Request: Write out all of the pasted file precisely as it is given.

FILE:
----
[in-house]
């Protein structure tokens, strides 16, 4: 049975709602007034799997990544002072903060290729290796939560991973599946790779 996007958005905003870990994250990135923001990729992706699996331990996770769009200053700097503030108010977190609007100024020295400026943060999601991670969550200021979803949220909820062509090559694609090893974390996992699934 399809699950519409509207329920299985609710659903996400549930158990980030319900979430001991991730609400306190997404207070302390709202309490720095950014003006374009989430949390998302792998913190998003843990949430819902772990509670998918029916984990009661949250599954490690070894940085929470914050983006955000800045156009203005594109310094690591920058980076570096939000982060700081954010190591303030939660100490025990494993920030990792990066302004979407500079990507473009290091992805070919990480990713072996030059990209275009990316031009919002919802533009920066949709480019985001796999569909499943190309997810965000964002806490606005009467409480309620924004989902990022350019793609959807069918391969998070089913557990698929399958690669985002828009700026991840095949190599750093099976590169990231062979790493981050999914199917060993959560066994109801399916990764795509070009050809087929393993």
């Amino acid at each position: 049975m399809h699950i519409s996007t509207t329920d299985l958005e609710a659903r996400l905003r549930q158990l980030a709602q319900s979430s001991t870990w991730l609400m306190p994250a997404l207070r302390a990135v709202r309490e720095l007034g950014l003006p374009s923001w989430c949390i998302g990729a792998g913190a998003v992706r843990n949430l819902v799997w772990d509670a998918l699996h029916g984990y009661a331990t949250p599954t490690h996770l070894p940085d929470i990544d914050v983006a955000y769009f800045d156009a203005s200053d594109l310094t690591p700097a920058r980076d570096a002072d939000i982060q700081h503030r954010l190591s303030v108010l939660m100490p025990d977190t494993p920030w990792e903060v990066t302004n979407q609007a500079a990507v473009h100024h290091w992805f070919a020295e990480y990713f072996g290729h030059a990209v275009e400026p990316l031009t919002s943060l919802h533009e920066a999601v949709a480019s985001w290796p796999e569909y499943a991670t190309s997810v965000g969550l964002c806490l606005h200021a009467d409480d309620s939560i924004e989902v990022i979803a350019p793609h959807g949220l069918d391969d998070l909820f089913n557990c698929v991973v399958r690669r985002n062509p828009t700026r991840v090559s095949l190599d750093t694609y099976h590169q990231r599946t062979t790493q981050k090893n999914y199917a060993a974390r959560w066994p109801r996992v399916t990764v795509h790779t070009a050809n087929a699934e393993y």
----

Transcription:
[in-house]
């Protein structure tokens, strides 16, 4: 049975709602007034799997990544002072903060290729290796939560991973599946790779 996007958005905003870990994250990135923001990729992706699996331990996770769009200053700097503030108010977190609007100024020295400026943060999601991670969550200021979803949220909820062509090559694609090893974390996992699934 399809699950519409509207329920299985609710659903996400549930158990980030319900979430001991991730609400306190997404207070302390709202309490720095950014003006374009989430949390998302792998913190998003843990949430819902772990509670998918029916984990009661949250599954490690070894940085929470914050983006955000800045156009203005594109310094690591920058980076570096939000982060700081954010190591303030939660100490025990494993920030990792990066302004979407500079990507473009290091992805070919990480990713072996030059990209275009990316031009919002919802533009920066949709480019985001796999569909499943190309997810965000964002806490606005009467409480309620924004989902990022350019793609959807069918391969998070089913557990698929399958690669985002828009700026991840095949190599750093099976590169990231062979790493981050999914199917060993959560066994109801399916990764795509070009050809087929393993």
């Amino acid at each position: 049975m399809h699950i519409s996007t509207t329920d299985l958005e609710a659903r996400l905003r549930q158990l980030a709602q319900s979430s001991t870990w991730l609400m306190p994250a997404l207070r302390a990135v709202r309490e720095l007034g950014l003006p374009s923001w989430c949390i998302g990729a792998g913190a998003v992706r843990n949430l819902v799997w772990d509670a998918l699996h029916g984990y009661a331990t949250p599954t490690h996770l070894p940085d929470i990544d914050v983006a955000y769009f800045d156009a203005s200053d594109l310094t690591p700097a920058r980076d570096a002072d939000i982060q700081h503030r954010l190591s303030v108010l939660m100490p025990d977190t494993p920030w990792e903060v990066t302004n979407q609007a500079a990507v473009h100024h290091w992805f070919a020295e990480y990713f072996g290729h030059a990209v275009e400026p990316l031009t919002s943060l919802h533009e920066a999601v949709a480019s985001w290796p796999e569909y499943a991670t190309s997810v965000g969550l964002c806490l606005h200021a009467d409480d309620s939560i924004e989902v990022i979803a350019p793609h959807g949220l069918d391969d998070l909820f089913n557990c698929v991973v399958r690669r985002n062509p828009t700026r991840v090559s095949l190599d750093t694609y099976h590169q990231r599946t062979t790493q981050k090893n999914y199917a060993a974390r959560w066994p109801r996992v399916t990764v795509h790779t070009a050809n087929a699934e393993y």